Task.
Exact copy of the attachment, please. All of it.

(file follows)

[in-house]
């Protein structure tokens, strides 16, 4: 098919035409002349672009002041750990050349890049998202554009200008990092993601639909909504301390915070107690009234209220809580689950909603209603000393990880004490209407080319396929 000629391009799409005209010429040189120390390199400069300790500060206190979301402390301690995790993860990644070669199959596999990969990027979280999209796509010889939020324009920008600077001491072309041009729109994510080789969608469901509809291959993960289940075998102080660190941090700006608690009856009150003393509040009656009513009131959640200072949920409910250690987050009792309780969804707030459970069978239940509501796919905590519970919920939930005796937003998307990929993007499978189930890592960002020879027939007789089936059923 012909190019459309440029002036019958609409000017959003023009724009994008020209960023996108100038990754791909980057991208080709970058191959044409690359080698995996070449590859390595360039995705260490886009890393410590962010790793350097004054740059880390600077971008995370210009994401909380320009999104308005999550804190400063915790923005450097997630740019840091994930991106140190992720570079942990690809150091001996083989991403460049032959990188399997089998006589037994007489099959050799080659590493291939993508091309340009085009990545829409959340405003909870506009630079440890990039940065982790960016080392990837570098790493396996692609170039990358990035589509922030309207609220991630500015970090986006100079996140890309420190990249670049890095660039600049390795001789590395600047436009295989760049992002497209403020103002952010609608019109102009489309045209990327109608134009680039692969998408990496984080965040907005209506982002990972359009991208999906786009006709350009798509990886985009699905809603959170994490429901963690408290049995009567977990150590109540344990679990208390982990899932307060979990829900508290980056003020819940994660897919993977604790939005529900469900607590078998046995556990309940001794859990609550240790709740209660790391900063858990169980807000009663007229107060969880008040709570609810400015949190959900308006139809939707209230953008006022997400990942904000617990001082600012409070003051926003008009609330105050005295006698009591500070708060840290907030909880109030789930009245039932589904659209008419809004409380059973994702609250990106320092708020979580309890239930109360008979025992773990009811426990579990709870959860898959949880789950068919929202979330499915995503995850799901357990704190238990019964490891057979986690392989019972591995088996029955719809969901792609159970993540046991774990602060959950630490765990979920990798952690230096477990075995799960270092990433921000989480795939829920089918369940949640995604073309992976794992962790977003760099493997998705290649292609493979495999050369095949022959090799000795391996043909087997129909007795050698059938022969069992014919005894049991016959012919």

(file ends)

[in-house]
């Protein structure tokens, strides 16, 4: 098919035409002349672009002041750990050349890049998202554009200008990092993601639909909504301390915070107690009234209220809580689950909603209603000393990880004490209407080319396929 000629391009799409005209010429040189120390390199400069300790500060206190979301402390301690995790993860990644070669199959596999990969990027979280999209796509010889939020324009920008600077001491072309041009729109994510080789969608469901509809291959993960289940075998102080660190941090700006608690009856009150003393509040009656009513009131959640200072949920409910250690987050009792309780969804707030459970069978239940509501796919905590519970919920939930005796937003998307990929993007499978189930890592960002020879027939007789089936059923 012909190019459309440029002036019958609409000017959003023009724009994008020209960023996108100038990754791909980057991208080709970058191959044409690359080698995996070449590859390595360039995705260490886009890393410590962010790793350097004054740059880390600077971008995370210009994401909380320009999104308005999550804190400063915790923005450097997630740019840091994930991106140190992720570079942990690809150091001996083989991403460049032959990188399997089998006589037994007489099959050799080659590493291939993508091309340009085009990545829409959340405003909870506009630079440890990039940065982790960016080392990837570098790493396996692609170039990358990035589509922030309207609220991630500015970090986006100079996140890309420190990249670049890095660039600049390795001789590395600047436009295989760049992002497209403020103002952010609608019109102009489309045209990327109608134009680039692969998408990496984080965040907005209506982002990972359009991208999906786009006709350009798509990886985009699905809603959170994490429901963690408290049995009567977990150590109540344990679990208390982990899932307060979990829900508290980056003020819940994660897919993977604790939005529900469900607590078998046995556990309940001794859990609550240790709740209660790391900063858990169980807000009663007229107060969880008040709570609810400015949190959900308006139809939707209230953008006022997400990942904000617990001082600012409070003051926003008009609330105050005295006698009591500070708060840290907030909880109030789930009245039932589904659209008419809004409380059973994702609250990106320092708020979580309890239930109360008979025992773990009811426990579990709870959860898959949880789950068919929202979330499915995503995850799901357990704190238990019964490891057979986690392989019972591995088996029955719809969901792609159970993540046991774990602060959950630490765990979920990798952690230096477990075995799960270092990433921000989480795939829920089918369940949640995604073309992976794992962790977003760099493997998705290649292609493979495999050369095949022959090799000795391996043909087997129909007795050698059938022969069992014919005894049991016959012919």